napoleon and champagne -- 10/10/14
Today's selection -- from The Widow Clicquot by Tilar J. Mazzeo. After years of brutal war on a scale never before seen in Europe, Napoleon was defeated in 1814 by a coalition of allies including Russia, Great Britain, Prussia and Austria and was exiled to the island of Elba. (He famously escaped in 1815 and was defeated a final time that July at Waterloo in present day Belgium). Many of the final battles of the 1814 campaign happened in the northeast of France near Reims in the heart of the Champagne district. The advancing coalition troops, led by the Russians, captured Reims, the French briefly recaptured it, and then it fell again to the Russians in the days before Napoleon's surrender. Both Russian and French troops celebrated their respective victories with a little-known local drink called Champagne. Thus began the ascent of Champagne to the world famous drink of celebration we know today:
"Champagne was not always big business. ... In the second part of the eighteenth century, champagne was in a slump, destined to become a regional curiosity. Local winemakers were struggling to drum up even modest sales, and champagne might have faded into obscurity...
"[However] the arrival of the Russians [in Reims in 1814] would ... prove a brilliant marketing opportunity for the winemakers throughout the Champagne ... These new men would never forget [the] sparkling wines [of Reims]. Watching the destruction of his cellars, Jen-Rémy [Moët] also saw the potential. 'All these officers who ruin me today,' he predicted. 'will make my fortune tomorrow. All those who drink my wine are salesmen who, on returning to their own country, will make the product famous.'
"These Russians, however, were not the only ones in the winter of 1814 to enjoy the champagne of [Reims] ... In early March, the French army under the leadership of General Corbineau recaptured Reims. ...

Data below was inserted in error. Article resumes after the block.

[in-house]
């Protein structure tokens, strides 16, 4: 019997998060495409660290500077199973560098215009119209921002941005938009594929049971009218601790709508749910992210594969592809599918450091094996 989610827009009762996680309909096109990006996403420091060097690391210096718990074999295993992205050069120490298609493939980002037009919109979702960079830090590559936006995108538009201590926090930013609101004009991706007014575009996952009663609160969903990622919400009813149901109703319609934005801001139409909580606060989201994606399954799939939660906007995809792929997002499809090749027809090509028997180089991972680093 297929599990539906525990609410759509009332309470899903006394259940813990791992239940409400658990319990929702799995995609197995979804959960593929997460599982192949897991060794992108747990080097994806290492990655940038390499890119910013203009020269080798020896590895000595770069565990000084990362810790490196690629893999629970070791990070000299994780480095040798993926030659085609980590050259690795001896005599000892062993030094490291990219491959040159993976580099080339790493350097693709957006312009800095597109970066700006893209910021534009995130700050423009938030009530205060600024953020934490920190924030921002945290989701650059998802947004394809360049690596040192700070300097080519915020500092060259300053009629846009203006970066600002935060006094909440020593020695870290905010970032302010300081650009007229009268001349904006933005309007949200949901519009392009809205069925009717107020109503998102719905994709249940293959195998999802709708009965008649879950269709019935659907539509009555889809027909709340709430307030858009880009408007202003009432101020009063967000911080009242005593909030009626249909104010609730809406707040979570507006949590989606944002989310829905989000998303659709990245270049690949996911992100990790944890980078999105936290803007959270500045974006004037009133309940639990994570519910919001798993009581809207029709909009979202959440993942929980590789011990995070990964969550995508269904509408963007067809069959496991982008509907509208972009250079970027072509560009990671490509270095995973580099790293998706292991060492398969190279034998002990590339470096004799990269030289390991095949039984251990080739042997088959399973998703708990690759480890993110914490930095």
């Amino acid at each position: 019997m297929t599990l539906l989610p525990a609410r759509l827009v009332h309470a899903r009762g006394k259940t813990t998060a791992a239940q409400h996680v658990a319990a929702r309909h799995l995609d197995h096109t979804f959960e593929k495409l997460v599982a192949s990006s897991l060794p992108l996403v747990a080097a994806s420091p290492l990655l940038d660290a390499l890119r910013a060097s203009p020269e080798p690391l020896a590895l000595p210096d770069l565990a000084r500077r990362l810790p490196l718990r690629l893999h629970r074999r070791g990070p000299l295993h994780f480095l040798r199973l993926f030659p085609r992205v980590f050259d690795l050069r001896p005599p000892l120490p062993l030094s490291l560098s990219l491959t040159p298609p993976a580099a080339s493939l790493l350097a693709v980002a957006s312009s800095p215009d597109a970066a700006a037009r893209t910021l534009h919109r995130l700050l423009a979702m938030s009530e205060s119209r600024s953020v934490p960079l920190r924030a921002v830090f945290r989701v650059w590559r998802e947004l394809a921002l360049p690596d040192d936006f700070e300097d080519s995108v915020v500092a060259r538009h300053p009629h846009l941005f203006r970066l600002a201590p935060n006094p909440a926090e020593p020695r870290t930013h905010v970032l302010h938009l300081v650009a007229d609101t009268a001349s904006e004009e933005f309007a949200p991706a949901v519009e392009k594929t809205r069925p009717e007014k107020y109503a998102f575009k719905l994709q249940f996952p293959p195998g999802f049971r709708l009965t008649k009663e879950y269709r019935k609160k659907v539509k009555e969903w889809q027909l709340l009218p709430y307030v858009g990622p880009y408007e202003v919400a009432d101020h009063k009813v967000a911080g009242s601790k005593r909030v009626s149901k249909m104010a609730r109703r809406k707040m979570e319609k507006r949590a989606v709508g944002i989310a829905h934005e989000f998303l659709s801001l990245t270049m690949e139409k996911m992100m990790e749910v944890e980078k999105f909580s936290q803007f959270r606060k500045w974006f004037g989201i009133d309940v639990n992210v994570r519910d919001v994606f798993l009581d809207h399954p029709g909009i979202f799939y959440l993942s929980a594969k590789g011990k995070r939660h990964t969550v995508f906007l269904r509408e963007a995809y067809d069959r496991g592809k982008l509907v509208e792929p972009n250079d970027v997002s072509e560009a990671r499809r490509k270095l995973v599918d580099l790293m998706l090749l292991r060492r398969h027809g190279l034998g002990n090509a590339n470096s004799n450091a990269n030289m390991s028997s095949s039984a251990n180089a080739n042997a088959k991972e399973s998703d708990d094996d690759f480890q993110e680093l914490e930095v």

|Battle of Reims Napoleon and his staff are retuning from Soissons after the battle of Laon.|
"Of course, the French troops wasted no time in celebrating their victory, either. There is a legend, in fact, that it was during these days that the art of sabrage -- opening champagne bottles with military sabers -- was invented. According to the story, 'Madame Clicquot ... in order to have her land protected, gave Napoleon's officers Champagne and glasses. Being on their horses, they couldn't hold the glass while opening the bottle.' So they lopped off the necks of the bottles with their swords, and sabrage was born. ...
"The French victory was short-lived. A week later, the French were forced to retreat, and the Russians again occupied the town. ...
"Napoleon abdicated the throne of France in early April, and the Russians were briefly in Reims again, celebrating the end of the war in boisterous spirits. ... Russian officers toasting the end of the long campaign toasted with ... champagne. Everywhere in the city, 'Russian officers ... lifted the champagne glass to their lips. It was said even that many of them preferred the popping of the bottle of Rheims to the cannon of the Emperor.' After long years of war, the British were no less exuberant. Lord Byron wrote to his friend Thomas Moore in the second week of April, 'We clareted and champagned till two.' Already, champagne was on its way to becoming another word for mass-culture celebration. ...
"That the Napoleonic Wars should have ended in the Champagne region is mere happenstance, but it was a pivotal moment in the history of this wine, a moment that forged its cultural identity. Champagne wine was already enjoyed as the drink of festivity. It had been since the earliest days of its history. But a hundred little obstacles had impeded its broad commercial appeal. For centuries, it had been the wine only of the wealthiest and most discerning of connoisseurs, and the total production in France at its prewar height had never been more than four hundred thousand bottles. Within decades of Napoleon's defeat, it would multiply more than tenfold, to over five million."
|Tilar J. Mazzeo|
|The Widow Clicquot: The Story of a Champagne Empire and the Woman Who Ruled It|
|Copyright 2008 by Tilar Mazzeo|
|xvi, 103, 104, 107|